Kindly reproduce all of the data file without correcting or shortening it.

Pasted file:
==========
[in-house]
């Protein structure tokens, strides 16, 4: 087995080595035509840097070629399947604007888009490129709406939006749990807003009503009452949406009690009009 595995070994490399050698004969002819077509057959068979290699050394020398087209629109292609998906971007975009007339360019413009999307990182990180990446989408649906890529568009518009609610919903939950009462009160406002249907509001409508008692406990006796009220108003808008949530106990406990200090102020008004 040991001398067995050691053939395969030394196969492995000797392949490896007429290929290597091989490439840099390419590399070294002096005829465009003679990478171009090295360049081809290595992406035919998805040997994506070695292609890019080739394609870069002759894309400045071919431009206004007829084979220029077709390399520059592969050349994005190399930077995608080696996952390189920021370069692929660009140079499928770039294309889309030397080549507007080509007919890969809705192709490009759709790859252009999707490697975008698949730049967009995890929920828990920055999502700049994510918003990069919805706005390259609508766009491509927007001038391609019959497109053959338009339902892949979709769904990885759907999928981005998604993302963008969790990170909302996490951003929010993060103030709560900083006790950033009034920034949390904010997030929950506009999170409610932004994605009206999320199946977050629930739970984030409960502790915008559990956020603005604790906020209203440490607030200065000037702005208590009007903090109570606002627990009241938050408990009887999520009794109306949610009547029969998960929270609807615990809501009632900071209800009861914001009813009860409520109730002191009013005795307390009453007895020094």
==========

[in-house]
């Protein structure tokens, strides 16, 4: 087995080595035509840097070629399947604007888009490129709406939006749990807003009503009452949406009690009009 595995070994490399050698004969002819077509057959068979290699050394020398087209629109292609998906971007975009007339360019413009999307990182990180990446989408649906890529568009518009609610919903939950009462009160406002249907509001409508008692406990006796009220108003808008949530106990406990200090102020008004 040991001398067995050691053939395969030394196969492995000797392949490896007429290929290597091989490439840099390419590399070294002096005829465009003679990478171009090295360049081809290595992406035919998805040997994506070695292609890019080739394609870069002759894309400045071919431009206004007829084979220029077709390399520059592969050349994005190399930077995608080696996952390189920021370069692929660009140079499928770039294309889309030397080549507007080509007919890969809705192709490009759709790859252009999707490697975008698949730049967009995890929920828990920055999502700049994510918003990069919805706005390259609508766009491509927007001038391609019959497109053959338009339902892949979709769904990885759907999928981005998604993302963008969790990170909302996490951003929010993060103030709560900083006790950033009034920034949390904010997030929950506009999170409610932004994605009206999320199946977050629930739970984030409960502790915008559990956020603005604790906020209203440490607030200065000037702005208590009007903090109570606002627990009241938050408990009887999520009794109306949610009547029969998960929270609807615990809501009632900071209800009861914001009813009860409520109730002191009013005795307390009453007895020094």